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Out On The Mudline

Sadie’s Pond Was A More Fitting Name

By W. P. Sissell

Sissell’s Pond?

  Out on the one-time Sissell Place, where the Mud Line crosses O’tuckolofa Creek, there is a pond back in the edge of the hills not far from the McFarland Cemetery. That

pond would have been built on Spring Hollow, but an underlying strata of sand told the Soil Conservation people that a pond built here would hold little water. The construction had to be located elsewhere. I guess that the name is fitting but I, and my dad, liked to call it something else, “Sadie’s Pond”. That name, my mother’s nickname, we liked to use because “Miss Sadie” loved to fish.

  I guess that my mother came from a fishing family. I never asked her, but I wish that I had. I’ve told you about her brother, who liked to surprise us with a visit. Uncle Nolen, to me, while on one of those visits came to see Nannette and me when we lived on the Dry Bayou Farm at Crowder. One of his first questions was, “William, are there any fish in that bayou?” When I responded negatively he asked if I had any fishing gear that he could borrow. I supplied the gear. He came back in some two hours later with a sting of hand sized bream.

  My Uncle Nolen, a retired painter for the City of New Orleans, owned a house and lot in Waveland, Mississippi on Fink Street. His back yard was in the Bay of St. Louis. He loved that place, along with the street name. During his retirement years he spent most of his time in what he called, “My Little Piece of Mississippi.” I visited him only one time and I regret that for I could have seen him more often. He wanted to teach me how to use a “throw net” and “wade fish” and how Manta Rays were like rabbits—they circle and come up behind you. On the walls of his house there were rows of past calendars with the dates of the running of different fish. On the porch of the house there were several freezers, which he kept full of sea foods. I’m sure that he visited the pond in the edge of the hills on the one time Sissell’s Place.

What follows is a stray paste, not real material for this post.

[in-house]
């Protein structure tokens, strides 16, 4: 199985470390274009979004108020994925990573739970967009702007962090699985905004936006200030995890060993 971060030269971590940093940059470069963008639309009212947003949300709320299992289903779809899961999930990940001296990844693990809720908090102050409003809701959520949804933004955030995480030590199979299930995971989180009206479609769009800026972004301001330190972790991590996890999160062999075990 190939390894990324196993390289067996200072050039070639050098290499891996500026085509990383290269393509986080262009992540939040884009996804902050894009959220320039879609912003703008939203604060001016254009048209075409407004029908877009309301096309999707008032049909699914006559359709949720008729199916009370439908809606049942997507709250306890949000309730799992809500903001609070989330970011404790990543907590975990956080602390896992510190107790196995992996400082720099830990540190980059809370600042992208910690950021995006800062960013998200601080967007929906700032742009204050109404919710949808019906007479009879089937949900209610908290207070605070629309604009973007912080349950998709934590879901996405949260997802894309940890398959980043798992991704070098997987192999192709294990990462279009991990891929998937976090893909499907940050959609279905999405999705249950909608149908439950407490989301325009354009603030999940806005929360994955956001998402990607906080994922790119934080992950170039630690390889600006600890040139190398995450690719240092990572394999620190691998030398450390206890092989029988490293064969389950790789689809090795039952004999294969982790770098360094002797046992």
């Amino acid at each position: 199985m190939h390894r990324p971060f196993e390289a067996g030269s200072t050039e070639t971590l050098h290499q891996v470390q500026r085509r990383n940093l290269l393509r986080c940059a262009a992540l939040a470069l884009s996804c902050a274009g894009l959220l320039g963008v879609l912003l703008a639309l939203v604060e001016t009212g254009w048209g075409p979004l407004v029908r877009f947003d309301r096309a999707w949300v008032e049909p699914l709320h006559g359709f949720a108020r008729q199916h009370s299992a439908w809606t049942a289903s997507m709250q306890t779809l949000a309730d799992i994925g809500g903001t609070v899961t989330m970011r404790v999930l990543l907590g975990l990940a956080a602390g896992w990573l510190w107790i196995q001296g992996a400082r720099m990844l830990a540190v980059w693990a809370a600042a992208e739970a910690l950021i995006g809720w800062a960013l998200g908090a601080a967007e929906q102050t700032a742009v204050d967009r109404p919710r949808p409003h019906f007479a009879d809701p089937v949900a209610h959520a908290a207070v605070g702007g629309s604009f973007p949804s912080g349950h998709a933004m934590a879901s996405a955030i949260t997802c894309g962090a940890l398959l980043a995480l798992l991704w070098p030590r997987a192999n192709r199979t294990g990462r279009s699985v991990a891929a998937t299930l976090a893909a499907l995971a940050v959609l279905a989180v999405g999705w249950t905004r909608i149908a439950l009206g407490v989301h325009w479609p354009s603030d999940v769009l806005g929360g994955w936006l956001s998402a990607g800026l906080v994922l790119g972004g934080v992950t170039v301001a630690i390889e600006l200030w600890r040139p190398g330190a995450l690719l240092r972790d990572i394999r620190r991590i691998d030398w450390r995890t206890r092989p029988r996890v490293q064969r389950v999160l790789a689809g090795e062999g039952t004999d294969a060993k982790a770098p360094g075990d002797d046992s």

“Miss Sadie”

  I’ve told you about my mother’s little brother. Now let’s talk a little about the lady that I lived with for the first years of my life. Mother almost always had something to do—work that is. If she knew that she was going to have an hour or so of free time a favorite thing for her was to go down to the creek—Tuckalofa—and wet a hook loaded with nice fat red worms. I think I somewhere found out that the actual name of them is Annelida. We had a favorite place to dig for them in our back yard and digging was my chore a lot of the time. It really didn’t seem to matter whether mother caught fish for she seemed to be at peace with the world just holding that pole. We did sometimes catch a few fish. She caught a trout one time, a fairly large one, but most of the time we caught perch or catfish.

  With the addition of the Cottoner Place to our farm and the use of a large part of it for pasture there was a need for a source of water for many head of cattle (it also would get rid of much of my water pumping chore). Along with this was “Miss Sadie’s” love for fishing. At about this same time a practice of building watering ponds was added to the list of approved practices of the Soil Conservation Service—and Dad was on the SCS County Board. During most of the time that all this was taking place I was on that free trip to Europe, provided for so many of our young men. When I arrived home from the service, Sissell’s Pond had just been completed. I got to drag several big stumps out of the area before

they got covered with water. Shortly thereafter the pond was stocked with Bass and Bream and “Miss Sadie” had a place to fish—all her own—although it was almost a half mile from the house. Dad and I knew where to find her if she was missing from the house. The cows didn’t bother the fish either. Dad and I liked to call it “Sadie’s Pond.”

Our weather was stormy earlier this morning. Now the sun is shining brightly. The wind just goes along with spring. It seems to be early again this year.

Our pear trees will be in full bloom in a few days. Our wish for you is a great week. Thanks for the encouragements. You can reach me most of the time at 23541 Highway 6, Batesville, MS 38606 or (662) 563-9879.

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